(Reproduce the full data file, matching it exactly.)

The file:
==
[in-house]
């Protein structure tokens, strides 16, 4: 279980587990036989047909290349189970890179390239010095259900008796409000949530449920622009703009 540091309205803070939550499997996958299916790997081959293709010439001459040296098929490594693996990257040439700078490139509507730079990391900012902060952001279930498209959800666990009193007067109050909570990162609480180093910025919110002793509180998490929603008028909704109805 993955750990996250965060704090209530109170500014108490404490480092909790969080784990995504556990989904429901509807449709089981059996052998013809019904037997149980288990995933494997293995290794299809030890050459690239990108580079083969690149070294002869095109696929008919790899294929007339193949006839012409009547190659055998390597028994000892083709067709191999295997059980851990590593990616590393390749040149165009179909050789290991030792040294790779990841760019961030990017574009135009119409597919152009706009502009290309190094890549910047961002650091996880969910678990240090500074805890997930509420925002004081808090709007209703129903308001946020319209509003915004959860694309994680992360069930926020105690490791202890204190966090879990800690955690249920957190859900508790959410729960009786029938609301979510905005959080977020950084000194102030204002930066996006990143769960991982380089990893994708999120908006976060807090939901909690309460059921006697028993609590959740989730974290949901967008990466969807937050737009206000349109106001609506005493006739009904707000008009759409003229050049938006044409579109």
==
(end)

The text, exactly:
[in-house]
């Protein structure tokens, strides 16, 4: 279980587990036989047909290349189970890179390239010095259900008796409000949530449920622009703009 540091309205803070939550499997996958299916790997081959293709010439001459040296098929490594693996990257040439700078490139509507730079990391900012902060952001279930498209959800666990009193007067109050909570990162609480180093910025919110002793509180998490929603008028909704109805 993955750990996250965060704090209530109170500014108490404490480092909790969080784990995504556990989904429901509807449709089981059996052998013809019904037997149980288990995933494997293995290794299809030890050459690239990108580079083969690149070294002869095109696929008919790899294929007339193949006839012409009547190659055998390597028994000892083709067709191999295997059980851990590593990616590393390749040149165009179909050789290991030792040294790779990841760019961030990017574009135009119409597919152009706009502009290309190094890549910047961002650091996880969910678990240090500074805890997930509420925002004081808090709007209703129903308001946020319209509003915004959860694309994680992360069930926020105690490791202890204190966090879990800690955690249920957190859900508790959410729960009786029938609301979510905005959080977020950084000194102030204002930066996006990143769960991982380089990893994708999120908006976060807090939901909690309460059921006697028993609590959740989730974290949901967008990466969807937050737009206000349109106001609506005493006739009904707000008009759409003229050049938006044409579109």